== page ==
Strategic Choices in Election Campaigns: Measuring the Vice-Presidential Home State Advantage with Synthetic Controls
Posted: 12 Jul 2014 Last revised: 5 Oct 2017
Date Written: August 10, 2014
Political actors make strategic choices during campaigns with the hope of winning elections. However, researchers face difficulties measuring the effect of such choices since this requires knowledge of the outcome under a counterfactual that is not observed in practice. In this article we extend the synthetic control approach for causal inference to circumstances with multiple treated cases and use it to estimate the effect of vice-presidential candidates on their home states’ vote totals. The results from elections spanning 1884-2012, and a systematic review of cases where our estimates run counter to prior studies, suggest that vice-presidential candidates increase their tickets’ performance in their home states by 2.78 percentage points on average. Contrary to past findings, we show that the choice of running mates can influence electoral outcomes in their home states and potentially swing entire presidential elections.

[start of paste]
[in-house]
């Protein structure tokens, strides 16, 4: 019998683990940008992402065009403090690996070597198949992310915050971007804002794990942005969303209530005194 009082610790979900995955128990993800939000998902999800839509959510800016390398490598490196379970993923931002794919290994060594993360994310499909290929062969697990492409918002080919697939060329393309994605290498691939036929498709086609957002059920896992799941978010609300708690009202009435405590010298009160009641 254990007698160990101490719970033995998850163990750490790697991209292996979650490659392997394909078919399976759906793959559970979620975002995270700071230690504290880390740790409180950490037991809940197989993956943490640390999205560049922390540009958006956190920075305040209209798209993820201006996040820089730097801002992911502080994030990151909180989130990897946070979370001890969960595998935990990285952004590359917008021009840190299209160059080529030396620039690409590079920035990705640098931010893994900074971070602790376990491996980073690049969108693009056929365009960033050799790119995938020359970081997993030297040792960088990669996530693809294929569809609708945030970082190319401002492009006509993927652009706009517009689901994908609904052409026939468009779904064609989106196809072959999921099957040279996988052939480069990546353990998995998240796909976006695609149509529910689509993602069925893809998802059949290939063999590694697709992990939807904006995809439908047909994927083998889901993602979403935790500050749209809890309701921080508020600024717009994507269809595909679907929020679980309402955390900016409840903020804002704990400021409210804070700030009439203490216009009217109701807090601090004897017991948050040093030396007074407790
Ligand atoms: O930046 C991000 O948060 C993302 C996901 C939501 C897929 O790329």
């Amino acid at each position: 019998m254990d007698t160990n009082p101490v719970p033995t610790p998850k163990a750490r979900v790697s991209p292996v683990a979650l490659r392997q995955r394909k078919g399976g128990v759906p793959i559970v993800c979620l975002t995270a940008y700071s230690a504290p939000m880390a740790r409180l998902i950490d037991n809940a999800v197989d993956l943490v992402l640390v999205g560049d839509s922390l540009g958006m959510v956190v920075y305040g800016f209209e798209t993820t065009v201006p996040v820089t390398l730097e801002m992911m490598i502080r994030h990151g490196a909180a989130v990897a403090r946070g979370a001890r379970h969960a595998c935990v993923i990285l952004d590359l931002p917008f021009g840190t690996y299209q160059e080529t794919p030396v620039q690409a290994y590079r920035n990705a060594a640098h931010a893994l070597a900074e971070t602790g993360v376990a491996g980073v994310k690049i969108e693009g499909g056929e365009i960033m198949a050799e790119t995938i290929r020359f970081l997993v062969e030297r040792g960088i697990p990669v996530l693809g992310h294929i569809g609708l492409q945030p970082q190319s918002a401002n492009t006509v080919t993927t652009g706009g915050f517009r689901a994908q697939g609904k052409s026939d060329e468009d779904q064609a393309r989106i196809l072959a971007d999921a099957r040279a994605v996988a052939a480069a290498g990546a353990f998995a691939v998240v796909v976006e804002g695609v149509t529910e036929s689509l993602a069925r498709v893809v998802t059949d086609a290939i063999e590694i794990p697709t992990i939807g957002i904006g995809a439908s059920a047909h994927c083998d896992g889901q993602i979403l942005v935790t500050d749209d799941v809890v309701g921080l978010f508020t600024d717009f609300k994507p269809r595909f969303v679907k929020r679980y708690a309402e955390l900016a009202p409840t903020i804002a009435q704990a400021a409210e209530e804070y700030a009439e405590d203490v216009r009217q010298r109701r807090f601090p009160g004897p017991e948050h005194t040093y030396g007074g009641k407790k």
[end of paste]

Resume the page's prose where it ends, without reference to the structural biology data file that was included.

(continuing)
Keywords: Elections and Campaigns, Presidential Elections, American Politics, Synthetic Control Method, Matching
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